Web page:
Blessed with boundless energy, Gimelstob is fond of telling people “my only regret in life is that there’s only 24 hours in a day.”
“What amazes me about Justin is that in a relatively short period of time he has become a major power broker in tennis,” said Cronin, who has covered the sport for over 20 years, including for TENNIS.com. “And in many ways, as an ATP Board member who represents the players, he has become the public face of the tour.”
Elected to the ATP Board as a player representative in 2008, Gimelstob has been immersed in tour issues both large and small. Not only does this give him an in-depth understanding of the business side of the tour, but it has also gained him an enormous amount of respect from the tour’s players, both past and present.
“Justin is very popular within the player community, and we rely on him all the time for facts and information about tournaments and rules,” Fish said. “He has the players’ very best interests at heart.”
And if there isn’t already enough on his plate, Gimelstob is now venturing into the world of tournament promotion.
“After the summer men’s tournament at UCLA was sold (and moved to Colombia), Mardy and I got to talking about how we could keep professional tennis in Los Angeles. There’s too much history here. It’s too much of a tennis town to not have a tournament. So, what could we build to take its place?”
The Los Angeles Tennis Challenge (www.latennischallenge.com) is the result, an exhibition featuring a star-studded list of players, including top ranked Novak Djokovic, Pete Sampras, the Bryan brothers, and Fish.
The prior Los Angeles tournament withered on the vine, the result of sponsorship troubles and a poor spot on the summer tour calendar. This event, Gimelstob believes, has the potential to grow into a small but important tournament that leads right into the BNP Paribas Open at Indian Wells. The Los Angeles Tennis Challenge, played indoors at the refurbished Pauley Pavilion on the UCLA campus, has signed a three-year deal with university, and will expand to two days in 2014, involving both men and women.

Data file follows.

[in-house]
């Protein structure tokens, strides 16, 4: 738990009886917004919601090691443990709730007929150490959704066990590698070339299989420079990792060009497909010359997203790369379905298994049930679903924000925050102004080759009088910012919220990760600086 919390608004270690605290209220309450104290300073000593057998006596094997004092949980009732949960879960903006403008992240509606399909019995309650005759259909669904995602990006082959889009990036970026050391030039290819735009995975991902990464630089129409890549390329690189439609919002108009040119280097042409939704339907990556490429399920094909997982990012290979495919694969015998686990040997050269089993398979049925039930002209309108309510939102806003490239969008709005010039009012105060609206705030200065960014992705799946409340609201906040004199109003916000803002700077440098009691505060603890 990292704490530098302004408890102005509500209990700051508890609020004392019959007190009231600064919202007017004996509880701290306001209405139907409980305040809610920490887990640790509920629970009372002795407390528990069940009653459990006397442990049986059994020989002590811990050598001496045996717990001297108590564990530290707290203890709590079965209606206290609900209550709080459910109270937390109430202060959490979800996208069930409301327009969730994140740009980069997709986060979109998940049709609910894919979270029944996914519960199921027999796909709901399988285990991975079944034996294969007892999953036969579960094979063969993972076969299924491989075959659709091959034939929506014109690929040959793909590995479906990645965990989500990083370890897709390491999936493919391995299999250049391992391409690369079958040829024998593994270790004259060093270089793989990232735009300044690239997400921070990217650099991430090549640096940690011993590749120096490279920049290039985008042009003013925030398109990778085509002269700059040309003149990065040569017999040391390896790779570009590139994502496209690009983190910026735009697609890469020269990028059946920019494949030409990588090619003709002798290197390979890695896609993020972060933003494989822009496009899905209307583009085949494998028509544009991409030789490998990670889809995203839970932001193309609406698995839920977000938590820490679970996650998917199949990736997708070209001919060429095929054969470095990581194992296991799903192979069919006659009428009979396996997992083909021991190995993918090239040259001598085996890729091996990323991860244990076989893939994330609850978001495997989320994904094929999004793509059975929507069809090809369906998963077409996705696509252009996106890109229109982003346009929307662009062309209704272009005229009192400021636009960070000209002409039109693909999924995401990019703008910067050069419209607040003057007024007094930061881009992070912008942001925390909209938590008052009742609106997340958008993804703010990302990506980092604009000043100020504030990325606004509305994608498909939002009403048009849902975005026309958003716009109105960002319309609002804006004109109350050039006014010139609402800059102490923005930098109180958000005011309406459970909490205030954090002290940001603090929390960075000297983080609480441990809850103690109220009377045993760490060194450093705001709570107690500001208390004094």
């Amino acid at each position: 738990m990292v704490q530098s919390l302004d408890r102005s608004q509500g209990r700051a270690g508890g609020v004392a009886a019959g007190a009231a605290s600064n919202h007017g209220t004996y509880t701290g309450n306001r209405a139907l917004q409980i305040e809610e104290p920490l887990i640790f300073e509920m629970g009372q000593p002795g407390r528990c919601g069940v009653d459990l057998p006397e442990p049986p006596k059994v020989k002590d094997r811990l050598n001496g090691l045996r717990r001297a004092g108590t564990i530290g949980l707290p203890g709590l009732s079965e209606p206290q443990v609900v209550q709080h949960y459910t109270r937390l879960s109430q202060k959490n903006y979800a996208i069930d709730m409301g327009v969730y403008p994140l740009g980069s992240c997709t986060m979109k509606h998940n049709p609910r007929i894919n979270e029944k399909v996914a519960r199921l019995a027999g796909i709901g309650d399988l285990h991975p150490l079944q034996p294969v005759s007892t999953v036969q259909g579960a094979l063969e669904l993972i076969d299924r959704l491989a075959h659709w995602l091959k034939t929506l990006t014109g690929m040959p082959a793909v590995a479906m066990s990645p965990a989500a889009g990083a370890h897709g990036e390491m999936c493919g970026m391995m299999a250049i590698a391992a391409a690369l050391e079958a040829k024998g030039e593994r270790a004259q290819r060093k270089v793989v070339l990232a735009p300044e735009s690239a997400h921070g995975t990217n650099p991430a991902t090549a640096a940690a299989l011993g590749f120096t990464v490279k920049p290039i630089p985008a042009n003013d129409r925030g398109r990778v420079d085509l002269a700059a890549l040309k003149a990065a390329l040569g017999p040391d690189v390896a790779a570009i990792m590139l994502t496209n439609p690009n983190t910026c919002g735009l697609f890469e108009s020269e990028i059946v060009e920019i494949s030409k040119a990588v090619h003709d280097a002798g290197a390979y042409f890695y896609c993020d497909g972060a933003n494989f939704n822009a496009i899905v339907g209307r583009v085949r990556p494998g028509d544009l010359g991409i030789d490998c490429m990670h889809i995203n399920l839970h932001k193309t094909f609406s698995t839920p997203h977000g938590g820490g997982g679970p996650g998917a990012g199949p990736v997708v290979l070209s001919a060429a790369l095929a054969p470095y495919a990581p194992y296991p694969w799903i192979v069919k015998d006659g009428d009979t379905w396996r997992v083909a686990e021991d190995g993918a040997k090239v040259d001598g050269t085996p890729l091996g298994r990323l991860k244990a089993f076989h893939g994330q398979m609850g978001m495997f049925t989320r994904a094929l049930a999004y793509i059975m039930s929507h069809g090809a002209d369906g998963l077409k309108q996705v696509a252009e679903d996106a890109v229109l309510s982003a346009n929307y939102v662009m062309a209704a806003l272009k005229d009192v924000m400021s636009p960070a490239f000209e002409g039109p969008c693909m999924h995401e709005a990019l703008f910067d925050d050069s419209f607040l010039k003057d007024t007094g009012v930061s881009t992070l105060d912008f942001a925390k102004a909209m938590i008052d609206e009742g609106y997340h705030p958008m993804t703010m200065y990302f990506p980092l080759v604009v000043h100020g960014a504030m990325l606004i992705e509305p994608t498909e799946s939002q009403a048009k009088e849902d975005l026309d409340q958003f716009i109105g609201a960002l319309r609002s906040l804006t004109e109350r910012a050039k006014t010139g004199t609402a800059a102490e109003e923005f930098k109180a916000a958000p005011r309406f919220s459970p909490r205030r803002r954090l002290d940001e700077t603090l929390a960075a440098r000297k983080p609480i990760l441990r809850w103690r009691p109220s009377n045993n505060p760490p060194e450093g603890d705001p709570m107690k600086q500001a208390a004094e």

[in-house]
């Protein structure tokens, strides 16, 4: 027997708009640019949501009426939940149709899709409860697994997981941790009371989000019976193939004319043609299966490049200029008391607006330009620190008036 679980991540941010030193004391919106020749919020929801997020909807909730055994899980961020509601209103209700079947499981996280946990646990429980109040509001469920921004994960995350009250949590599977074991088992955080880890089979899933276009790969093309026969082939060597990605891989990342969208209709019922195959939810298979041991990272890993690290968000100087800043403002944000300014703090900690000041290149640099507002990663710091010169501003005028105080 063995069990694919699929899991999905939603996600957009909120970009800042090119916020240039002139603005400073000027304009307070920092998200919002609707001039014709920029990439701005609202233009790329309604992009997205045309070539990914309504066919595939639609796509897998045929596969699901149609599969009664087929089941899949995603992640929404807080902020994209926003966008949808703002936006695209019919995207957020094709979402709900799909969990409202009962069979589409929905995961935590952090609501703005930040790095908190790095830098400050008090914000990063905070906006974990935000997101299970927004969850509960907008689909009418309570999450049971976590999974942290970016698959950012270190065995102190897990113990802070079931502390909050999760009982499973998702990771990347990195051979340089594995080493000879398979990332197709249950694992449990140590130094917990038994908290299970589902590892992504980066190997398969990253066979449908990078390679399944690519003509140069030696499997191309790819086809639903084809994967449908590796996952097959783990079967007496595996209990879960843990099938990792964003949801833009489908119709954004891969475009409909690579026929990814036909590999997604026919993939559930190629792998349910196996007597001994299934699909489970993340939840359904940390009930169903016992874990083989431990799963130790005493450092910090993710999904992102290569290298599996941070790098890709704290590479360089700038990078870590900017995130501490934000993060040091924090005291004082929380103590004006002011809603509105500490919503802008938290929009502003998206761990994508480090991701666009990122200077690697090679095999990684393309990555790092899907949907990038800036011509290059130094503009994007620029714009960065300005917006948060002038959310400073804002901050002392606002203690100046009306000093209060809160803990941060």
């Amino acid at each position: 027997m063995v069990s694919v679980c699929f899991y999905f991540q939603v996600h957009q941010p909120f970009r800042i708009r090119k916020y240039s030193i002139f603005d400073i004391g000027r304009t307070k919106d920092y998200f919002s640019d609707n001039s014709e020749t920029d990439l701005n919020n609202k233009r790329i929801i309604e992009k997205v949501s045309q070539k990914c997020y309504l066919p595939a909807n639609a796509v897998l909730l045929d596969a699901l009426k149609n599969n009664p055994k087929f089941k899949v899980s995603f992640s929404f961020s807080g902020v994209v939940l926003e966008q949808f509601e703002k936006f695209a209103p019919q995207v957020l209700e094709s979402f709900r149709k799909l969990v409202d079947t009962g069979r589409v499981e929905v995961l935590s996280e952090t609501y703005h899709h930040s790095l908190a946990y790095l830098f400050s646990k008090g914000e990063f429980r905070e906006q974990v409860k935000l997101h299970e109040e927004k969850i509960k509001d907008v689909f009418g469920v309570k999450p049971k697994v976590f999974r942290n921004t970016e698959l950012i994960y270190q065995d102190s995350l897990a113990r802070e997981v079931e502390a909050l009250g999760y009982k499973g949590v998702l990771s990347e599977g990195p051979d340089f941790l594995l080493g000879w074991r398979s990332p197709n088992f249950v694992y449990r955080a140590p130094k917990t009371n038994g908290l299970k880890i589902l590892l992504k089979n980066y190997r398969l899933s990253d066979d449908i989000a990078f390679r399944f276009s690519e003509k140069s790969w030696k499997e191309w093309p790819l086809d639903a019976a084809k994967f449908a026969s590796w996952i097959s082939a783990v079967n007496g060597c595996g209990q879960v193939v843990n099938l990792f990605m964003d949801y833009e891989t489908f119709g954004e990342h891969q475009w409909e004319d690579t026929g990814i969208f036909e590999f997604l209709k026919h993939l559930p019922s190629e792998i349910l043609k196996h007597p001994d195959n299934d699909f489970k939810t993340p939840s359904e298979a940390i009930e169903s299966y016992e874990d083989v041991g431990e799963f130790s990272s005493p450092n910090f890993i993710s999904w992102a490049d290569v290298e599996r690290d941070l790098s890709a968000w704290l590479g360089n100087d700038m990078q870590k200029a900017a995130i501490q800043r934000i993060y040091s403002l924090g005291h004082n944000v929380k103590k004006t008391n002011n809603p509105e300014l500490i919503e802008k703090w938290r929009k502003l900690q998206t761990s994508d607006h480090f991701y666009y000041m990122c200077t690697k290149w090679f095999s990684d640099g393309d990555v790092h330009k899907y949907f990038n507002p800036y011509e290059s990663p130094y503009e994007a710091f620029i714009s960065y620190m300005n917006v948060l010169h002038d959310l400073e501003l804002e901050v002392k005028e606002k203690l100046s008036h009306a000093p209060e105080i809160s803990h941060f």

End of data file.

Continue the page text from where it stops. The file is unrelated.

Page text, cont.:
Sports broadcasting is overflowing with men and women like Gimelstob, professional athletes with mediocre or shortened careers who then went on to excel at broadcasting. But Gimelstob always seems to be thinking bigger, always seems to be looking ahead. When asked who he has modeled his career after, the answer may come as a surprise: Mary Carillo.
“We both had a comparable playing career,” he said. (Carillo had reached a career-high singles ranking of No. 33, and was also forced to retire early due to injuries.) “After retiring, she moved into some television work, commentating, doing analysis. But she kept striving for more. Now she’s recognized as a legitimate journalist. She does the Grand Slams, she’s a regular on HBO Real Sports. Mary has crossed over from tennis-only into something more.”
Gimelstob logged almost 155,000 air miles in 2012, and spent 236 nights in hotels. While this may have been the price required to keep the Gimelstob empire growing, it took a toll physically.
“That kind of schedule is unsustainable over the long-term. I just can’t keep it up,” he said. “But it all comes from an issue I have with saying no. It’s the toughest thing for me to do. People come to me with something, I always want to say yes. I don’t want to leave anything on the table, I don’t want to miss an opportunity.”
So far, his 2013 is following the same frenetic pace. Gimelstob has covered tournaments in Auckland, Melbourne, San Jose, and Memphis, blitzed down to Chile for a Welcome-Back-to-Tennis Rafael Nadal interview, appeared on the television show “CSI” with Lindsey Davenport and Chris Evert, produced new content for the World of Tennis show on the Tennis Channel, and worked on getting the Los Angeles Tennis Challenge off the ground.
It’s not even March.
Cronin marvels at the stamina, wondering when the guy ever sleeps. “He’s arguably the hardest working man in tennis.”
And Gimelstob wouldn’t have it any other way.